Treating Teething Pain
Teething can be a horrible time for infants – and their parents. Knowing a child is in pain and listening to them cry makes parents want to try everything and anything to help. They may even reach for an over the counter medication to numb the gums for a short time. However, according to the Food and Drug Administration, that is not a good idea.
In a recent article the FDA writes that gels or topical solutions with viscous lidocaine or benzocaine should not be used by children under the age of two due to risks of overdose, and a rare but serious condition called methemoglobinemia – a condition that reduces the amount of oxygen in the blood stream. Carolyn Sanchez, M.D. a pediatrician with University of Utah Health Care seconds the recommendation. “I agree with the FDA’s announcement about teething medications,” she says, adding “First of all, I think the teething gels don’t work very well.”
So what is a parent to do with a teething child who needs relief? “I like the cool teething toys, cool clothes, and gum massages,” says Sanchez. Also, relief could be as simple as a cold wet wash cloth. Soak it and give it to the teething infant to chew. Make sure it isn’t too cold though – and especially not frozen. Extremely cold items can hurt the gums and make the situation worse. Also, always supervise the baby after giving a teething toy or cloth to avoid choking.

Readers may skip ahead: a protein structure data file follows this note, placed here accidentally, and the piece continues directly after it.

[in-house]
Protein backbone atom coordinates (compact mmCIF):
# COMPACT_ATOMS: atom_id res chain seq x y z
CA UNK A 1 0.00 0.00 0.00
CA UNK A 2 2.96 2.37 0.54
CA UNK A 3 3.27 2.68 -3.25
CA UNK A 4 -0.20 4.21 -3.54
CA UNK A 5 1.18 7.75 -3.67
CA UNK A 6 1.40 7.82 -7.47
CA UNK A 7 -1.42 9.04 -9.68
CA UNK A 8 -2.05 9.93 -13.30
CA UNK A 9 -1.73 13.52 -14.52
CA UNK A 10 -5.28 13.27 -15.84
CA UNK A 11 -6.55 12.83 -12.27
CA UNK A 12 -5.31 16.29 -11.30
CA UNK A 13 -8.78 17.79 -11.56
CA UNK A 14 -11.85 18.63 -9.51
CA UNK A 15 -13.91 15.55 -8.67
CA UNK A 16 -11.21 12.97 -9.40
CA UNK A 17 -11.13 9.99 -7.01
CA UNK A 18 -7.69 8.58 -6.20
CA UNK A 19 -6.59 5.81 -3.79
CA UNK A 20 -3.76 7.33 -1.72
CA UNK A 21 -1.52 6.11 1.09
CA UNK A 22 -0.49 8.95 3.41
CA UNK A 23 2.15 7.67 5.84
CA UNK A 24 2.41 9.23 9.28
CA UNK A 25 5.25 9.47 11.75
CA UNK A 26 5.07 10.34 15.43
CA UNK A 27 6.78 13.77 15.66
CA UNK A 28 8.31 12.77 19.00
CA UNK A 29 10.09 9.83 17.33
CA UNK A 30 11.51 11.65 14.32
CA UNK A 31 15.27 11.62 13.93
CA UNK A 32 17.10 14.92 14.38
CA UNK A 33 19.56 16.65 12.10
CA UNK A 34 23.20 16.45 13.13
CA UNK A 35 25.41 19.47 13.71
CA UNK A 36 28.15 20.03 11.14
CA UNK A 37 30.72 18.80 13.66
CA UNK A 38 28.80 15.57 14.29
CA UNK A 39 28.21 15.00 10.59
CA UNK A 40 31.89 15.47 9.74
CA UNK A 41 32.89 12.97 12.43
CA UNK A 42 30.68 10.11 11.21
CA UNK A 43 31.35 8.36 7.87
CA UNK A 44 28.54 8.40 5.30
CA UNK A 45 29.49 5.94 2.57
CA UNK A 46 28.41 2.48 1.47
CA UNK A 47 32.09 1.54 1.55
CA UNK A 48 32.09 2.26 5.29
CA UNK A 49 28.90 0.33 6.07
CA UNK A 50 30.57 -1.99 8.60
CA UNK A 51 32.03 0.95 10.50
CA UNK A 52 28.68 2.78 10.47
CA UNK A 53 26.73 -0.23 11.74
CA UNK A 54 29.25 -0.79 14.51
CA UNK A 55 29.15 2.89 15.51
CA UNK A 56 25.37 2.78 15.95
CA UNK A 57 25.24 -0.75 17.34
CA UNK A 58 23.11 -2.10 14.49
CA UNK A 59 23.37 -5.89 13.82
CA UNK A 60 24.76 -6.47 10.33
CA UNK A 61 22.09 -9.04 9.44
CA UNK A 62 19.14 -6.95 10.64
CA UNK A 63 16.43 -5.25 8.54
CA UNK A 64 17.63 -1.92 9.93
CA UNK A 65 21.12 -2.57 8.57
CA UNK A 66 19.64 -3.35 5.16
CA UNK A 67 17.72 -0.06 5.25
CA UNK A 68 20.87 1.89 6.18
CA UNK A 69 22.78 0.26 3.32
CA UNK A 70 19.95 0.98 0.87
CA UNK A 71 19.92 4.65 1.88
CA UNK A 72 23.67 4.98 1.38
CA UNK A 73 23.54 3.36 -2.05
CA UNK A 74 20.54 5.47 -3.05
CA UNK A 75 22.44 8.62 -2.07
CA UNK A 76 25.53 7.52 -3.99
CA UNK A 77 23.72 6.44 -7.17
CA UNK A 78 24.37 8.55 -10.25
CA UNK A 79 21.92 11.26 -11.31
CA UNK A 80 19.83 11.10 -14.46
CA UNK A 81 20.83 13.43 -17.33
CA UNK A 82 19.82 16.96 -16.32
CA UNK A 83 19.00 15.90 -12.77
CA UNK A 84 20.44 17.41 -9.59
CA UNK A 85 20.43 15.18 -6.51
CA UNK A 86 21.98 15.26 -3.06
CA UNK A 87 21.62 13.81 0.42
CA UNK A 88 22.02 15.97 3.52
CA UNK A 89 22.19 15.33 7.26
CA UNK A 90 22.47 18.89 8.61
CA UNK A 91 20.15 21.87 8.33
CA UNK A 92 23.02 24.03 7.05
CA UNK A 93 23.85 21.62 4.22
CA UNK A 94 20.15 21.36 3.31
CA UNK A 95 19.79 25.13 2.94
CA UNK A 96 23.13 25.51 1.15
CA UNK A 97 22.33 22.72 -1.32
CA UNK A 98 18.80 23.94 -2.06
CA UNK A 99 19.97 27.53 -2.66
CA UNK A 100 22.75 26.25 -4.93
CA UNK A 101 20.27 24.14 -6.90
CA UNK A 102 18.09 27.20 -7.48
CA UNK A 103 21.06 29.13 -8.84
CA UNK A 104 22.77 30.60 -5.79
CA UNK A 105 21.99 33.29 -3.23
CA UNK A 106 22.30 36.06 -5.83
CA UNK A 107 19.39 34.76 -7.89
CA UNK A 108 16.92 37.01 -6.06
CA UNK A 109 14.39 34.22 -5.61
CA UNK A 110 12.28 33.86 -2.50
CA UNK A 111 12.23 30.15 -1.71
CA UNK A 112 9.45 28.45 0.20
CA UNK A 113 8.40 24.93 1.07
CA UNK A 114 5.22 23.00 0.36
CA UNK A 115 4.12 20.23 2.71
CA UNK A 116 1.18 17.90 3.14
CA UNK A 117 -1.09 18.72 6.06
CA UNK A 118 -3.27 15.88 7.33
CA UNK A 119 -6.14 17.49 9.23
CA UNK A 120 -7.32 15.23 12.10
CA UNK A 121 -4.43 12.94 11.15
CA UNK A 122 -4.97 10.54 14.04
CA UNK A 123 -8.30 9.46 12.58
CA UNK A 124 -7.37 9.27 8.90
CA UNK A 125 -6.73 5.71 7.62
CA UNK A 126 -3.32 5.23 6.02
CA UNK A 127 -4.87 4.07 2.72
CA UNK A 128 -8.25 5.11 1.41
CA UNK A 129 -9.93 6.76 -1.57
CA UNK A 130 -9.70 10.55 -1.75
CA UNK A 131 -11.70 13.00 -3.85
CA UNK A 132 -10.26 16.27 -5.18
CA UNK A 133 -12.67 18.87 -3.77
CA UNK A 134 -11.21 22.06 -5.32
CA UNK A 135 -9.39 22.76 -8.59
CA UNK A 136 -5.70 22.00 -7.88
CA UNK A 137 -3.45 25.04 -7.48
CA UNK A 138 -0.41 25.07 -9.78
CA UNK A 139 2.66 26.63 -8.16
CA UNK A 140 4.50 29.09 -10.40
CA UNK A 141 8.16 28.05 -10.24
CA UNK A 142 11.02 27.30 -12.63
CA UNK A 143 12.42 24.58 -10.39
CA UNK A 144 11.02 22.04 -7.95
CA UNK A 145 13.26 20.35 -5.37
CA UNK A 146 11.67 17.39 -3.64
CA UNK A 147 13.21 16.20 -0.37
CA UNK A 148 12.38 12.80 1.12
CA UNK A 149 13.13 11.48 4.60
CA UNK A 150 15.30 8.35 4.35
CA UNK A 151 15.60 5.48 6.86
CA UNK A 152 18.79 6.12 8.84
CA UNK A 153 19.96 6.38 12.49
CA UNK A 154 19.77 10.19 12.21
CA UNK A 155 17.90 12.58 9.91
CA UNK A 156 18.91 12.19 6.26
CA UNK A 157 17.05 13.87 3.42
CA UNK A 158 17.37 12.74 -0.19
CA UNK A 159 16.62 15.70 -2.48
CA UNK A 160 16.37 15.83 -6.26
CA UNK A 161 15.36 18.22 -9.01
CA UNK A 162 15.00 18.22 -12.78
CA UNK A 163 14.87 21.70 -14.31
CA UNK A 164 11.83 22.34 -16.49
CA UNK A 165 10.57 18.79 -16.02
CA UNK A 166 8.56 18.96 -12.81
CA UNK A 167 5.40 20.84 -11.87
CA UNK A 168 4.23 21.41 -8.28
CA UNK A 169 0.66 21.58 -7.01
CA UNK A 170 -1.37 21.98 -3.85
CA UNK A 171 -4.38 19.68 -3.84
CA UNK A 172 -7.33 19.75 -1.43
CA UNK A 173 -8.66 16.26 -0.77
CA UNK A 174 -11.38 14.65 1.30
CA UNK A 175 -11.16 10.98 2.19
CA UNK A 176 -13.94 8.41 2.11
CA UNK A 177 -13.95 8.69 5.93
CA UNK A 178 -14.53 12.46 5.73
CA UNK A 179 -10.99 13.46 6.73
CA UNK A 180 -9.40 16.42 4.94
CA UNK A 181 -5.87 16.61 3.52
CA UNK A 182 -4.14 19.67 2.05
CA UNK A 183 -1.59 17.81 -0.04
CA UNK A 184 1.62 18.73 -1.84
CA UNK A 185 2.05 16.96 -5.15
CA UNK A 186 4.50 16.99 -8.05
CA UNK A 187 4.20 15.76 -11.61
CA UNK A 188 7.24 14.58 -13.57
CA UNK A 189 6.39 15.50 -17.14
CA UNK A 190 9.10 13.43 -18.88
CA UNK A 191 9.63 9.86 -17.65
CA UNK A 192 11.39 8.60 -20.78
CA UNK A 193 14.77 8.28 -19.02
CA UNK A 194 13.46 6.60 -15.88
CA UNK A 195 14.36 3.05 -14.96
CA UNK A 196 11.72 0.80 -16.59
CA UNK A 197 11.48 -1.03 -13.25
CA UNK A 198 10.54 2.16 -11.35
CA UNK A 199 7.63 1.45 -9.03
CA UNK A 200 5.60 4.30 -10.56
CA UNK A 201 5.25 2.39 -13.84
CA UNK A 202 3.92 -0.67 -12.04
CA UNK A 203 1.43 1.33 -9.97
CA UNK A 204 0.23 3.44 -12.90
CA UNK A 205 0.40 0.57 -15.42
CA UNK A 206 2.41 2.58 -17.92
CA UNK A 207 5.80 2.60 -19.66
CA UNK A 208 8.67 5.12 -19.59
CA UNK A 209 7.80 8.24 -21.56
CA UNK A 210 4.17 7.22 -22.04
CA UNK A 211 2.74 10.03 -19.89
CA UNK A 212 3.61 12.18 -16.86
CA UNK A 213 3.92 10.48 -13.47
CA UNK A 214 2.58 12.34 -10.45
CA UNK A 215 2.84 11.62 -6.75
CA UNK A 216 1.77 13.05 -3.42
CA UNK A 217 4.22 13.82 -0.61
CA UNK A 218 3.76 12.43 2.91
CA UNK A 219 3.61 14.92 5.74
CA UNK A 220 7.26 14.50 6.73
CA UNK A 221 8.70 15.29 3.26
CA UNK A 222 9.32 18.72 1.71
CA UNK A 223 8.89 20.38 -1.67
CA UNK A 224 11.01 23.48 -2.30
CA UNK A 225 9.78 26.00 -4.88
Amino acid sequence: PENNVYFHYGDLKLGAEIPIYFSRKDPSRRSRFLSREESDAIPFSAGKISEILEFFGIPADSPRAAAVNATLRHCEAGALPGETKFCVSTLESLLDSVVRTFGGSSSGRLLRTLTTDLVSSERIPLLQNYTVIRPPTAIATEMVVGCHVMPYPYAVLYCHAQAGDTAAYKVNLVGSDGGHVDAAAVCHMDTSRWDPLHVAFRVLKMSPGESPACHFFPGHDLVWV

“I also find that the occasional Tylenol/Motrin can be helpful if the previously mentioned methods do not work,” says Sanchez. Unlike topical numbing solutions these medications can provide longer lasting relief, and can be precisely measured to avoid any risk of overdose.
All babies teethe. Most of them don’t do it quietly. Buying a few moments of peace with a topical numbing gel isn’t worth the risks, especially when there are safer, and more effective alternatives.
About the author:
Libby Mitchell is the Social Media Coordinator for University of Utah Health Care. Follow her on Twitter @UUHCLibbycomments powered by Disqus